Asymmetry in CT Scan Measures of Thigh Muscle 2 Months after Hip Fracture: The Baltimore Hip Studies

Ram R. Miller, Marty Eastlack, Gregory E. Hicks, Dawn E. Alley, Michelle D. Shardell, Denise L. Orwig, Bret H. Goodpaster, Peter J. Chomentowski, William G. Hawkes, Marc C. Hochberg, Luigi Ferrucci, Jay Magaziner

Research output: Contribution to journalArticlepeer-review

Abstract

Background. Hip fracture is an important problem for older adults with significant functional consequences. After hip fracture, reduced muscle loading can result in muscle atrophy. Methods. We compared thigh muscle characteristics in the fractured leg to those in the nonfractured leg in participants from the Baltimore Hip Studies 7th cohort using computed tomography scan imaging. Results. At 2 months postfracture, a single 10mm axial computed tomography scan was obtained at the midthigh level in 43 participants (23 men, 20 women) with a mean age of 79.9 years (range: 65-96 years), and thigh muscle cross-sectional area, cross-sectional area of intermuscular adipose tissue, and mean radiologic attenuation were measured. Total thigh muscle cross-sectional area was less on the side of the fracture by 9.46cm2 (95% CI: 5.97cm2, 12.95cm2) while the cross-sectional area of intermuscular adipose tissue was greater by 2.97cm2 (95% CI: 1.94cm2, 4.01cm2) on the fractured side. Mean muscle attenuation was lower on the side of the fracture by 3.66 Hounsfield Units (95% CI: 2.98 Hounsfield Units, 4.34 Hounsfield Units). Conclusions. The observed asymmetry is consistent with the effect of disuse and inflammation in the affected limb along with training effects in the unaffected limb due to the favoring of this leg with ambulation during the postfracture period.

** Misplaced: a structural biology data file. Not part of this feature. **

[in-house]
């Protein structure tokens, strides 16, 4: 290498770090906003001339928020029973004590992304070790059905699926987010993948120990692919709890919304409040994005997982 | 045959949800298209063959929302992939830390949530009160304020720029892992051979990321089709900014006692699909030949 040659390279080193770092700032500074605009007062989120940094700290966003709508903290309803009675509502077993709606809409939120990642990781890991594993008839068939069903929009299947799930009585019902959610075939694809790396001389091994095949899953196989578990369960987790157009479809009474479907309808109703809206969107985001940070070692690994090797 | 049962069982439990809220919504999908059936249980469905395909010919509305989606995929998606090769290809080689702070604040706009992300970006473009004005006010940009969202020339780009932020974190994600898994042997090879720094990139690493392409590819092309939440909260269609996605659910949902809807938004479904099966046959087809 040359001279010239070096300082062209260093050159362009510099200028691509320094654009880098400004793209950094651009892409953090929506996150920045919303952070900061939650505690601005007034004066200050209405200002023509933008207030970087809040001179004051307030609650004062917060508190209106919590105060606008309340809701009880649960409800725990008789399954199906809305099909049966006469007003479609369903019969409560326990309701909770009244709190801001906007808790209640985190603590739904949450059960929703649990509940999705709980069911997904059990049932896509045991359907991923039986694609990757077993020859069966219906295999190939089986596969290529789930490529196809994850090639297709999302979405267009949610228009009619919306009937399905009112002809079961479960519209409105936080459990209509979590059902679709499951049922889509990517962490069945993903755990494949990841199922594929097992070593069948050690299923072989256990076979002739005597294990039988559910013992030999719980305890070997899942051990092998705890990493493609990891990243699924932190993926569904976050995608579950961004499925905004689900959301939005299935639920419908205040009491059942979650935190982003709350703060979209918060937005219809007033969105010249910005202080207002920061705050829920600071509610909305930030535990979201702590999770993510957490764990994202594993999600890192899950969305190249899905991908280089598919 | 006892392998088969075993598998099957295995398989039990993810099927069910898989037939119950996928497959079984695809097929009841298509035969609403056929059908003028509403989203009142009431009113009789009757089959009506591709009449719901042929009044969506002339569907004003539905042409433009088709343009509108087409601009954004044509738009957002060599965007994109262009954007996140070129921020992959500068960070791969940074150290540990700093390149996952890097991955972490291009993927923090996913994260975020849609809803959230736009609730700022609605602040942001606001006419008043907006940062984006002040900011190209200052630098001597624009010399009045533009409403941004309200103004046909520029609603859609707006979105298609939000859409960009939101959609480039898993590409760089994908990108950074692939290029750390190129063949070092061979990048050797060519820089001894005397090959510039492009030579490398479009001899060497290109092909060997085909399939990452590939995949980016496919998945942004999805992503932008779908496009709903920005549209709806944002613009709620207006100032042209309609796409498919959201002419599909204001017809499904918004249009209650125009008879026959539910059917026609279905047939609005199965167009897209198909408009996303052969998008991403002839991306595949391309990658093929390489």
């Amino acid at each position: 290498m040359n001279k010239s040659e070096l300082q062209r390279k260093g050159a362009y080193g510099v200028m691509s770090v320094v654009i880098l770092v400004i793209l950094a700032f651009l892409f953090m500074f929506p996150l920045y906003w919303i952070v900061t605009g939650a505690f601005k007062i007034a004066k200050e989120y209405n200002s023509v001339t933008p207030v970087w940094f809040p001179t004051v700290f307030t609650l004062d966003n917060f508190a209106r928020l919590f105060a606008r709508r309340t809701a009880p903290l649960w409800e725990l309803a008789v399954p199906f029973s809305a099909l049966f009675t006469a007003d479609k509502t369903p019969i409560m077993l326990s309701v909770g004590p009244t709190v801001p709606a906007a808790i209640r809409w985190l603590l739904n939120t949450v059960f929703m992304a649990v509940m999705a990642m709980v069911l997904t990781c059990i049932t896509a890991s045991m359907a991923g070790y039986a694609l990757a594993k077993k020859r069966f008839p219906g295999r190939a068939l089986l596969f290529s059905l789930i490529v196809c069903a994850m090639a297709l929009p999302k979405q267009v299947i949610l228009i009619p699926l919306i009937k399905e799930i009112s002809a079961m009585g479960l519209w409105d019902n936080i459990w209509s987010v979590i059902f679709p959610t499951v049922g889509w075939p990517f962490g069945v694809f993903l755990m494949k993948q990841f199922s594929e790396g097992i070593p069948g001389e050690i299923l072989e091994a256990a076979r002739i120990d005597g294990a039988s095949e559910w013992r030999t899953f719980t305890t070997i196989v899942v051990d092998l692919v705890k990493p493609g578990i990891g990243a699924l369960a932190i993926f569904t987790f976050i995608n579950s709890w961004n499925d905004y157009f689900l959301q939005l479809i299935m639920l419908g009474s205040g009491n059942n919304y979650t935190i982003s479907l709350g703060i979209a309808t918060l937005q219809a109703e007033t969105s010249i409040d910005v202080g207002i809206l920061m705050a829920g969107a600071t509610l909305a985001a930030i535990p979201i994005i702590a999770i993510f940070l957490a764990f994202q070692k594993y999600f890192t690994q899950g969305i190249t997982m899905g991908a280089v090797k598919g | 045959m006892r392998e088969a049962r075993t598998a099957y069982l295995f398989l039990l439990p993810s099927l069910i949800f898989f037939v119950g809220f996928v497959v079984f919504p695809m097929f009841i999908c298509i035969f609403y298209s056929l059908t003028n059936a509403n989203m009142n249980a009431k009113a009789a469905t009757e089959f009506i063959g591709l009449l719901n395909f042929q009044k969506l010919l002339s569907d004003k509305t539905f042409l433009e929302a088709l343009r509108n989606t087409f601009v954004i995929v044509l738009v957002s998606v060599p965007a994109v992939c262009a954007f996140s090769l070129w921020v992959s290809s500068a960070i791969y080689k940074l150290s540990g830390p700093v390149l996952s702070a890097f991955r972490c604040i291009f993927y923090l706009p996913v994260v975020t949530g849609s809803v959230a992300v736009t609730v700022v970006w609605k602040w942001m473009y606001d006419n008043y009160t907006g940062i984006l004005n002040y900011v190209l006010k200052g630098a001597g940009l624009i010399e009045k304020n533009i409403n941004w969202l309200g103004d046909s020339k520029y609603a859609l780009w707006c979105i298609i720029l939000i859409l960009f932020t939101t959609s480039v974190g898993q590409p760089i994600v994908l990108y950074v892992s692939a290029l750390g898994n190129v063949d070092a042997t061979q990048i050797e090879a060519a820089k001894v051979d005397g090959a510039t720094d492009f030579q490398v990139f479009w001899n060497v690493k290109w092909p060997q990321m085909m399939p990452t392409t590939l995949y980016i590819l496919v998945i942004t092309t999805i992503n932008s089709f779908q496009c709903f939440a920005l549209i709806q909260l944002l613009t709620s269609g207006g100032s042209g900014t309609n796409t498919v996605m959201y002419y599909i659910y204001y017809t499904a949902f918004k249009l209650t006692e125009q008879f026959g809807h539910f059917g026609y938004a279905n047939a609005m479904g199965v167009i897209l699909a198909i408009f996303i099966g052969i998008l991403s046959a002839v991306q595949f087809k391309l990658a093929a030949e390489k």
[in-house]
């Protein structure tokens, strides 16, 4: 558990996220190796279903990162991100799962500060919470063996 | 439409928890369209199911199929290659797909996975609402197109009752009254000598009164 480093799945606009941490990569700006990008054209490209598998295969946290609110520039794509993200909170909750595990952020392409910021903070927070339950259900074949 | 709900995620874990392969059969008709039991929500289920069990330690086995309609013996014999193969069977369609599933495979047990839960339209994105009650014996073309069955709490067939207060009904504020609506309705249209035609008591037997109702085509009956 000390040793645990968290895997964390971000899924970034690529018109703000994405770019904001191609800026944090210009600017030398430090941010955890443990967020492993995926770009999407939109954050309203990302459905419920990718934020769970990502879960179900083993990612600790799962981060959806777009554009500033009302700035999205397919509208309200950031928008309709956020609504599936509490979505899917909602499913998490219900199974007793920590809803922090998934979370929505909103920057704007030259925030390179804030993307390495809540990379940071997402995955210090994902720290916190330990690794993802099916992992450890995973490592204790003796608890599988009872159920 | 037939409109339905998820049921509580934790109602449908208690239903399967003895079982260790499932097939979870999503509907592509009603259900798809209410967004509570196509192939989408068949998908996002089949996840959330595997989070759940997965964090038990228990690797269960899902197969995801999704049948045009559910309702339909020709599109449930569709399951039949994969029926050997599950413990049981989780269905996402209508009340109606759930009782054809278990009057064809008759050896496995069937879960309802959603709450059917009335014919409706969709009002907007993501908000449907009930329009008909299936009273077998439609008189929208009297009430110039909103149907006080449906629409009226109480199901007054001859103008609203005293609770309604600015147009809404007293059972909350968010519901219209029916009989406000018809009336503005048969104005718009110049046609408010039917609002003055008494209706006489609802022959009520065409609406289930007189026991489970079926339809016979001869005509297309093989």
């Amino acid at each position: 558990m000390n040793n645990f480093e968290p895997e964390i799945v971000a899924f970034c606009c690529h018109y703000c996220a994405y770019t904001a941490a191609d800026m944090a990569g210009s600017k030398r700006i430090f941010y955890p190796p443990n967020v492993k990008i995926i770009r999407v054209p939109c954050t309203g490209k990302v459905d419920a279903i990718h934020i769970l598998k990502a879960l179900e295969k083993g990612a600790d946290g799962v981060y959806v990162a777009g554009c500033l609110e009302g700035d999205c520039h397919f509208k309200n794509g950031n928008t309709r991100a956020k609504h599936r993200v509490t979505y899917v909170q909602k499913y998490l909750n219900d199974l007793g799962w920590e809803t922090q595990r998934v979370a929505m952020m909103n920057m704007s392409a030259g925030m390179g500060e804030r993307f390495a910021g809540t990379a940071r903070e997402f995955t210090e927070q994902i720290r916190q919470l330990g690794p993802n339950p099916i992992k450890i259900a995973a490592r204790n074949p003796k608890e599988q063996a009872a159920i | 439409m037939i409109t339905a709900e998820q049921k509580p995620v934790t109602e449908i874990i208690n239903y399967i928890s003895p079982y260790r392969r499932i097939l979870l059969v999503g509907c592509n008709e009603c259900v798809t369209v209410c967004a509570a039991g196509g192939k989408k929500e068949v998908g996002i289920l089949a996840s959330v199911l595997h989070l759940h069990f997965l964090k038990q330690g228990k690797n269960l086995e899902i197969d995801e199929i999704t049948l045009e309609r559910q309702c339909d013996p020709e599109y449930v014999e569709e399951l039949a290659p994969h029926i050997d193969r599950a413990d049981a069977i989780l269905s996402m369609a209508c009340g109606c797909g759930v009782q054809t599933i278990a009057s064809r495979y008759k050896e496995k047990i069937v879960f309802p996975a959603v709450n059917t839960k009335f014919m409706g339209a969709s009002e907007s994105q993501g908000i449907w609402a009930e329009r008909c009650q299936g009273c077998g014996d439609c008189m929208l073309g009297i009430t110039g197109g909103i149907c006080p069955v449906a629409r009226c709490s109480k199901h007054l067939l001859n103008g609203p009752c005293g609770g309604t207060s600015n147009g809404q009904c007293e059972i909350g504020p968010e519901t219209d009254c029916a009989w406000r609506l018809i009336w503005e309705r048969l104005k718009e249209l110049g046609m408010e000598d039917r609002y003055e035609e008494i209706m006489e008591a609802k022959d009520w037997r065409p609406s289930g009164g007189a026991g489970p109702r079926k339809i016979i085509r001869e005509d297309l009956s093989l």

Original languageEnglish (US)
Pages (from-to)1276-1280
Number of pages5
JournalJournals of Gerontology - Series A Biological Sciences and Medical Sciences
Volume70
Issue number10
DOIs
StatePublished - Nov 19 2014
Externally publishedYes

Keywords

  • Aged
  • Computed tomography
  • Hip fracture
  • Muscle composition

ASJC Scopus subject areas

  • Aging
  • Geriatrics and Gerontology

Fingerprint Dive into the research topics of 'Asymmetry in CT Scan Measures of Thigh Muscle 2 Months after Hip Fracture: The Baltimore Hip Studies'. Together they form a unique fingerprint.

Cite this